Earlier this week, the city announced a change in development partners for the North Buffalo Street project.  Mathews LLC will be relieved from their role as developer for the mixed-use building portion of the project. Let’s discuss how the city will move forward with the change through the completion of the project.

The North Buffalo Street neighborhood redevelopment is a project collaboration between the city of Warsaw, the Regional Cities initiative (state of Indiana), and developer Mathews LLC.  The 2017 Regional Cities agreement individually incentivizes both the city and developer.  Per the agreement, Regional Cities funds are awarded when each partner fulfills their investment responsibility.

The city’s investment was to improve the site for development. This included new curbs, streets, sidewalks, drainage and utility improvements. Additionally, the city was also responsible to design and construct a lakefront recreational amenity.   All infrastructure work was completed. The plaza on North Buffalo Street was also completed. It was dedicated on May 3, 2021, triggering distribution to the city its full portion of $1.6M of Regional Cities incentive. The city of Warsaw did its part.

The developers agreed to invest in two phases. One is the construction of a multi-use residential building at the site of the old water filtration plant. The other is construction of single-family town homes along North Buffalo Street. The developer agreed to invest a minimum of $10.5M in those two projects by December of 2023 in order to receive Regional Cities incentives of $1.885M.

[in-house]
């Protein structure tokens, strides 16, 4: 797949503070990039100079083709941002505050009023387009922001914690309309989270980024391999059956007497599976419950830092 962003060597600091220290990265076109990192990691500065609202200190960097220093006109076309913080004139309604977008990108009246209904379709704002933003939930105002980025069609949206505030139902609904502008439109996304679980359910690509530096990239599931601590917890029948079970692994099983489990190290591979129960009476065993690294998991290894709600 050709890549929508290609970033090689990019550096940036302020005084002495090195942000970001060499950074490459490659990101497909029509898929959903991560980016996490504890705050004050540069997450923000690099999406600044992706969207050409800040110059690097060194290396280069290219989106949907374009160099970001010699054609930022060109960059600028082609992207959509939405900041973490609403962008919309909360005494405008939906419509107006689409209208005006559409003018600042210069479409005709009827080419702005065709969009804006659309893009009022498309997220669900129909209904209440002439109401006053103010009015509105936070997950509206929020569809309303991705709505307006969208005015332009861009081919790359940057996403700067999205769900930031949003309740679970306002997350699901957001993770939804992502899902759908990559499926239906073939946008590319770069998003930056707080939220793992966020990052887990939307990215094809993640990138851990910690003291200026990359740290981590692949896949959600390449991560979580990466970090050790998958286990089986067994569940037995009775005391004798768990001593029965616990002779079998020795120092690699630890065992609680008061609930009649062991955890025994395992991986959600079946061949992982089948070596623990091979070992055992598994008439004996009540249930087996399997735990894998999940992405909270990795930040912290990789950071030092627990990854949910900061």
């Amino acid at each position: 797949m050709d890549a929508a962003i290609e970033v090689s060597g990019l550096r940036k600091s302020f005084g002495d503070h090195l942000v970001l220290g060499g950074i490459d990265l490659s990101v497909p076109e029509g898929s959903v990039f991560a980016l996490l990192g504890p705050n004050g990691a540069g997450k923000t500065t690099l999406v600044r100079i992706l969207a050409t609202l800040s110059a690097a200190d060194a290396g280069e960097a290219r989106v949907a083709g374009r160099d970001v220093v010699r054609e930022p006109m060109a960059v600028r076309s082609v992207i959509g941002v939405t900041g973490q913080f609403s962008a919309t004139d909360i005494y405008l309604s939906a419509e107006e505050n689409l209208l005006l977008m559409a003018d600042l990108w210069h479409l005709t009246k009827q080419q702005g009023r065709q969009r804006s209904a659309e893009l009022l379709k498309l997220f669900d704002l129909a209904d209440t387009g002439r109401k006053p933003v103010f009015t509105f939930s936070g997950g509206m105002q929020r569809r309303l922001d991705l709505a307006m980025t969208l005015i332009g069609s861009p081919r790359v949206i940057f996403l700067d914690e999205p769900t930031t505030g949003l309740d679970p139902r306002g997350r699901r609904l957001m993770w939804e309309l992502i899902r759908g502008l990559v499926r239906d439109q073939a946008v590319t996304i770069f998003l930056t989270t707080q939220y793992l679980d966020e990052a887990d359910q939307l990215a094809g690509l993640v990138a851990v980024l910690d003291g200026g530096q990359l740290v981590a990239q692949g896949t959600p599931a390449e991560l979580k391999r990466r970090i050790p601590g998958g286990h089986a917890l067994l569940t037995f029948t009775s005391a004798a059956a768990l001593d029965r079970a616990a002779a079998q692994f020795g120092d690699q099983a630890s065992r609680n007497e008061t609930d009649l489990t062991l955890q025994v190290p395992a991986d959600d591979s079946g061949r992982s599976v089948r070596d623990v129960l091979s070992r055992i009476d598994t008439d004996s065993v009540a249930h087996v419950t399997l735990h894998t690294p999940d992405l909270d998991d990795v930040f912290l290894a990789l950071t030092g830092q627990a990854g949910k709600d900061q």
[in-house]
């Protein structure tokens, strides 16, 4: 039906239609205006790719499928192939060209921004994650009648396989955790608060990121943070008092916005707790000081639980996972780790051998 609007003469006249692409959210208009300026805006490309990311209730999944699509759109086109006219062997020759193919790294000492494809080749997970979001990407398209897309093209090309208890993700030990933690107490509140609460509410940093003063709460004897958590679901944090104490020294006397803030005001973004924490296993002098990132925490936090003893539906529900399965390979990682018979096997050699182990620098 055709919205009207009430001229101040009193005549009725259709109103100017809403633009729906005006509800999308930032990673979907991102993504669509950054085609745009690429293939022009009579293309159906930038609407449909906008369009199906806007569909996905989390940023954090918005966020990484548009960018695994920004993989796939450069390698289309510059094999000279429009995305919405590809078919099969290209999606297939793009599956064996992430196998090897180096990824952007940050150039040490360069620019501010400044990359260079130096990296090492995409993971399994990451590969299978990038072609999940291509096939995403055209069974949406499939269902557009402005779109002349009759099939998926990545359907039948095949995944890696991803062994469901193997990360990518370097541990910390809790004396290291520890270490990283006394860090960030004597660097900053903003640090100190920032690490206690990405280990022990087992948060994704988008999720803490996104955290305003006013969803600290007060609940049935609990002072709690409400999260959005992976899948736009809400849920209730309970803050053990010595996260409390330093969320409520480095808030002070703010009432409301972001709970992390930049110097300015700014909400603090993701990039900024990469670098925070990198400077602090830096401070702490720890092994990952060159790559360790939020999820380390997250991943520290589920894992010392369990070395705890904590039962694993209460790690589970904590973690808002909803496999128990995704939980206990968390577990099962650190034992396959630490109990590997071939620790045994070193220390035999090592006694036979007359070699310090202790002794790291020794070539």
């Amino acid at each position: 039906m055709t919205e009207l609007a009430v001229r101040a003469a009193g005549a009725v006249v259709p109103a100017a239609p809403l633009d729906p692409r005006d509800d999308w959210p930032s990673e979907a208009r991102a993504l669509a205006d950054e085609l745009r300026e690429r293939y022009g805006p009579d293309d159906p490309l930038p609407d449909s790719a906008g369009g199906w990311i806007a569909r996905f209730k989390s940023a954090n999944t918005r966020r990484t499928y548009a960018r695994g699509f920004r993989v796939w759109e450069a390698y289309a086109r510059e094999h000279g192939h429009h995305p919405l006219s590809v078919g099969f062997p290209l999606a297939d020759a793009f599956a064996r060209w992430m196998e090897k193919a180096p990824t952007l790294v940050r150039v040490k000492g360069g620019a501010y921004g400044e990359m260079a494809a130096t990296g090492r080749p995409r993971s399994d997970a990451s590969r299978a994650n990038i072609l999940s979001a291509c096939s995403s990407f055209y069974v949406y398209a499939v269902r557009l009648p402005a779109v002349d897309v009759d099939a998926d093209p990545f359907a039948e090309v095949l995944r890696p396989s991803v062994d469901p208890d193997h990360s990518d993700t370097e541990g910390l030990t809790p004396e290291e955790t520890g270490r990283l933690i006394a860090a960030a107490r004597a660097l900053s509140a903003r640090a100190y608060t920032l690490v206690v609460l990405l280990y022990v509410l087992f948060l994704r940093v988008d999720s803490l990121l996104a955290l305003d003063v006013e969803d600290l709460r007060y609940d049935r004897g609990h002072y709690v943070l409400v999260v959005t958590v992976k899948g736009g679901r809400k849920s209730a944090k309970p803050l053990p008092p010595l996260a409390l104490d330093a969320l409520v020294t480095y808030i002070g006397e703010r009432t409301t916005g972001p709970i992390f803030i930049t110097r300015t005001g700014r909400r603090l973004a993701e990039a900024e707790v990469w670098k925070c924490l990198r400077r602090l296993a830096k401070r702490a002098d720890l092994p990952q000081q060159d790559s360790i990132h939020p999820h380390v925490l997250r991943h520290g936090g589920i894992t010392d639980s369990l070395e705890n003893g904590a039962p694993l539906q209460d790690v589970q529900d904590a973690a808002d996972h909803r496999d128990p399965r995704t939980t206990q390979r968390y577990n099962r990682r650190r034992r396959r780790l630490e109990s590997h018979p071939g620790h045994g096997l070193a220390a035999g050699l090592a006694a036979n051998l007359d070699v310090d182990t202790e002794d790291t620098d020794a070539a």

Keeping its end of the bargain, the city has delivered to the developer a very desirable site for the project. To date, Mathews LLC has not met their obligation,  and are thus, not currently eligible for Regional Cities incentives.  Because of this, Mathews LLC will be removed as the developer of the mixed-use building portion of the project. It is a simple issue of non-performance.

To also be very clear, Mathews LLC has received no property or incentive from the city up to this point.

The city is moving on.  This past week, we began our search for a new developer of the mixed-use building.  

While we’re on the subject, let me give you an update on the Owen’s project.  

Having control of the entire Owen’s site, the city is working to develop a design that will meet the workforce rental housing demands that we are focused on. Being continually challenged by the rising costs of construction, we must find a balance between construction costs and rents that our market can sustain.  The difference between the two creates a gap that we must address. We are currently identifying grants and incentives to fill that gap.

As you can imagine, the very uncertain economic headwinds that we have all be experiencing are impacting these projects. Housing needs are also changing as remote work alters commuting requirements while interest rate increases constrain the ability to own. Construction delays, material and workforce shortages and supply chain issues have dramatically increased costs.

Growing workforce housing opportunities continues to remain our community’s highest priority. I can assure you of that.